Good morning on this wintry Friday. We got a little snow last night, about half an inch or so, with a bit more to come tonight. No big storm yesterday – just a quiet, pretty snowfall in the evening.
So far, so good.
We’re a sleepy bunch this morning. Riley has yet to get up to attend to business. I’m in my flannel pajamas, wrapped in a shawl, drinking my morning Peet’s. Scout’s in the ‘tunnel.’
Note pink flannel pajamas on the left.
I wore those pajamas all day yesterday, except for when I returned the rental car. I figured it might not be a good idea to arrive at the rental counter in pink flannel.
The trip to New Haven went well, but oh, was I exhausted! Not enough sleep the night before, lots of driving and a very late arrival back home at the cottage. I arrived in New Haven about an hour and a half before curtain, so I went to IKEA. It’s right next door and I needed some dinner and the food is good, but more importantly, it’s cheap. I called Don to say I arrived safely, played around with my iPhone and, after dinner, took a quick walk through the store.
I bought these:
The cost was about a dollar per glass. The pale colors drew me in and they’re nice and tall. We’ve managed to break every tall glass around here, leaving us with something close to a juice-style glass in size (also from IKEA) and some plastic crap. I figured these were a good investment. Why only 3?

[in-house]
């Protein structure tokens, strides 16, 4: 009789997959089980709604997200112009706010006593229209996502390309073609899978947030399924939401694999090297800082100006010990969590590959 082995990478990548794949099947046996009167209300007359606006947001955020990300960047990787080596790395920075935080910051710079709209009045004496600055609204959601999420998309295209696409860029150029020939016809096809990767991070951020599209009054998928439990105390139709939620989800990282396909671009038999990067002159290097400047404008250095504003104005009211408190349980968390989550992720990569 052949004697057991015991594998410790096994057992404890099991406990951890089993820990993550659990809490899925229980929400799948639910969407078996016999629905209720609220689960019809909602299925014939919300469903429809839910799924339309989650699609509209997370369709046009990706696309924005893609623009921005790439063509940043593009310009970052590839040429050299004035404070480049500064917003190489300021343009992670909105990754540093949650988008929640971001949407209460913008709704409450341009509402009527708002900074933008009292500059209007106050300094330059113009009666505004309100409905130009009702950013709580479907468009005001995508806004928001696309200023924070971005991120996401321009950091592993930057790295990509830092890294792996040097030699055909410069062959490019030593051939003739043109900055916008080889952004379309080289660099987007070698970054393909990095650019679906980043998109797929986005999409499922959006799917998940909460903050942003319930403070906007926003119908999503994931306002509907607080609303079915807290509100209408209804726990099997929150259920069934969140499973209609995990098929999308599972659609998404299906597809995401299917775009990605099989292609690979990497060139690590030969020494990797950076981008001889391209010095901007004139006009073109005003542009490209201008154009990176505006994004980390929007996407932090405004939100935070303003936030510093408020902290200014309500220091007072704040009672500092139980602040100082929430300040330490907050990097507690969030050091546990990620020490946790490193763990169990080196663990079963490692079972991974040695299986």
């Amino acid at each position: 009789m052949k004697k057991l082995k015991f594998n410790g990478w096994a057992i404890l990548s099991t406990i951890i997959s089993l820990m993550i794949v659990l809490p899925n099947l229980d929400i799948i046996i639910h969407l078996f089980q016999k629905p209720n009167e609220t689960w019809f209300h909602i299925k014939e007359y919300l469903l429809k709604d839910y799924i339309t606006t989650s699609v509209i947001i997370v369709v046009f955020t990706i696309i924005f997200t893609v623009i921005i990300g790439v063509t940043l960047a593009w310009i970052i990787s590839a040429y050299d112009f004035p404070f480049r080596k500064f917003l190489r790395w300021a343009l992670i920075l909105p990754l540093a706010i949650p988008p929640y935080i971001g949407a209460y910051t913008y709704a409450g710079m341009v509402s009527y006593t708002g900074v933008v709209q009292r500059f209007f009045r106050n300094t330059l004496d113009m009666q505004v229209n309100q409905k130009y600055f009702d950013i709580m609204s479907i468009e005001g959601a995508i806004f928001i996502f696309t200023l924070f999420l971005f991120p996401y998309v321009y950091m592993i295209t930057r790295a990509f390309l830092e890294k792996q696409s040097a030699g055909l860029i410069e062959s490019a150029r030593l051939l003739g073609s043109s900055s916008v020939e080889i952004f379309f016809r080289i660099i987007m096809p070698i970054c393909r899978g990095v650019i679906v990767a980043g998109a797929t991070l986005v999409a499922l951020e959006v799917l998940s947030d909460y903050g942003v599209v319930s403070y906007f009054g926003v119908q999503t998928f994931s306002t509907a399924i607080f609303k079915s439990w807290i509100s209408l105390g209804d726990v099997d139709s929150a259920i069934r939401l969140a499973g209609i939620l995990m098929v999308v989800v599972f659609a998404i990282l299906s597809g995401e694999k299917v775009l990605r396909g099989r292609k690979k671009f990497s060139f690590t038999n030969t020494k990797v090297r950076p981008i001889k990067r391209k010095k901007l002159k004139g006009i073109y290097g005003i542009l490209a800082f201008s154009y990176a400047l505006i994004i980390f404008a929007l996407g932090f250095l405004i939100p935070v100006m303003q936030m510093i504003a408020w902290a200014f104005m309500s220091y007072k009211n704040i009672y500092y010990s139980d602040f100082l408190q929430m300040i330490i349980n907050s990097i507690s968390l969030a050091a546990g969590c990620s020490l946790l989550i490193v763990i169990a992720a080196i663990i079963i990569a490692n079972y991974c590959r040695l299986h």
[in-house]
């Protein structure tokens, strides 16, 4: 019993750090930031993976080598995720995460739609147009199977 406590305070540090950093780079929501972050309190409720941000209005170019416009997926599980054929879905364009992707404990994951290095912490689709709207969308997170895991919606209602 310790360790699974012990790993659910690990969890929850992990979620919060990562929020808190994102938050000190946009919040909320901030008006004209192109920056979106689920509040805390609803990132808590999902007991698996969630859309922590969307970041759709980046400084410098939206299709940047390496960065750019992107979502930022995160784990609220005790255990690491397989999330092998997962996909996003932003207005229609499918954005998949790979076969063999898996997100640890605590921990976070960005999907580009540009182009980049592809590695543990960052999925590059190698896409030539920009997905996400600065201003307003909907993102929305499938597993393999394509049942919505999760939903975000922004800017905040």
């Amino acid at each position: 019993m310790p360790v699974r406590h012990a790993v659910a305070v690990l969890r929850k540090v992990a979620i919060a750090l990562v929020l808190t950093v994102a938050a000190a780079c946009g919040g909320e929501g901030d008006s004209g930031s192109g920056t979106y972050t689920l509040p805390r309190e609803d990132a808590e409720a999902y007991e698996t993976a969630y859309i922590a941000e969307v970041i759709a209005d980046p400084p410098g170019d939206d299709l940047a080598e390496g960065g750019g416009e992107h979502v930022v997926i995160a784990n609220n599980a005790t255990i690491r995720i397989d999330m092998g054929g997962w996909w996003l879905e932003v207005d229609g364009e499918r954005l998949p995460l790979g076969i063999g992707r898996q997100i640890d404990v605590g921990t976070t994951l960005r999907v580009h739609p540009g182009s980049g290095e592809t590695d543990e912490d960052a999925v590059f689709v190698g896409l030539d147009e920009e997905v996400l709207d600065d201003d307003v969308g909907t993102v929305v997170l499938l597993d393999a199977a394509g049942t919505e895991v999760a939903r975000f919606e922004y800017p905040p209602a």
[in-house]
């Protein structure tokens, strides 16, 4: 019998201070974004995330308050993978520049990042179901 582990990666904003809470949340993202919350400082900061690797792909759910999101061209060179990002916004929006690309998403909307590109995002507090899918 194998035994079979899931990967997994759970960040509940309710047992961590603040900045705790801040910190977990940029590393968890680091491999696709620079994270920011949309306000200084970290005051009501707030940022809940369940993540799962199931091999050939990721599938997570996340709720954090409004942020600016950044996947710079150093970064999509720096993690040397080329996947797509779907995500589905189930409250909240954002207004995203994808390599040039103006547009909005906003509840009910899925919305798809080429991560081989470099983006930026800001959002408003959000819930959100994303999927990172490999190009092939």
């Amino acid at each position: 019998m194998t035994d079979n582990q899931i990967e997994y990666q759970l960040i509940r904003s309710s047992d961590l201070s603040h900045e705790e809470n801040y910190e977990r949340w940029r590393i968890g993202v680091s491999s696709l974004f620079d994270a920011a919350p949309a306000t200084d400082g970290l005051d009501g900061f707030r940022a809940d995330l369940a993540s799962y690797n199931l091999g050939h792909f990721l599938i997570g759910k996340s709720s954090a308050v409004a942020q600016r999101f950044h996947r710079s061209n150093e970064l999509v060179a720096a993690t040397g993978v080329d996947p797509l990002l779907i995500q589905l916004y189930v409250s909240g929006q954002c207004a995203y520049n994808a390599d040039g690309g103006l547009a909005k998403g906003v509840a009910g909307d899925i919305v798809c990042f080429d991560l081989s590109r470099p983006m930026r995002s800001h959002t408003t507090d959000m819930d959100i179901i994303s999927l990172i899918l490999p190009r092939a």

I don’t know. I truly don’t know what I was thinking.
But here’s an interesting discovery:
IKEA of Sweden.
Made in China.
Is everything being made in China now? It sure seems that way.
Call me crazy, but perhaps the lack of jobs in this country and other countries might be greatly improved if we started manufacturing our products at home. It’s not rocket science. It’s just common sense. Why aren’t we taking care of our own?
You can’t walk through Target or the dreaded Walmart or any other store without seeing ‘Made in China’ on most everything.
By the way, this sweet little Nisse from the Danish company, Maileg?
Made in China.
Just think what a difference it would mean to the economic picture of every country if jobs and manufacturing were brought back home. The lines of eager job applicants would stretch for miles. We could get our citizens back to work, help them become independent again. Unemployment payments would greatly decrease.
Why aren’t we doing this? Perhaps the need for cheap labor should be trumped by the needs of our country’s citizens.
I could write a treatise on this, but I won’t. At least for the moment.
I’ll leave you with this shot of the sun rising over our back forty.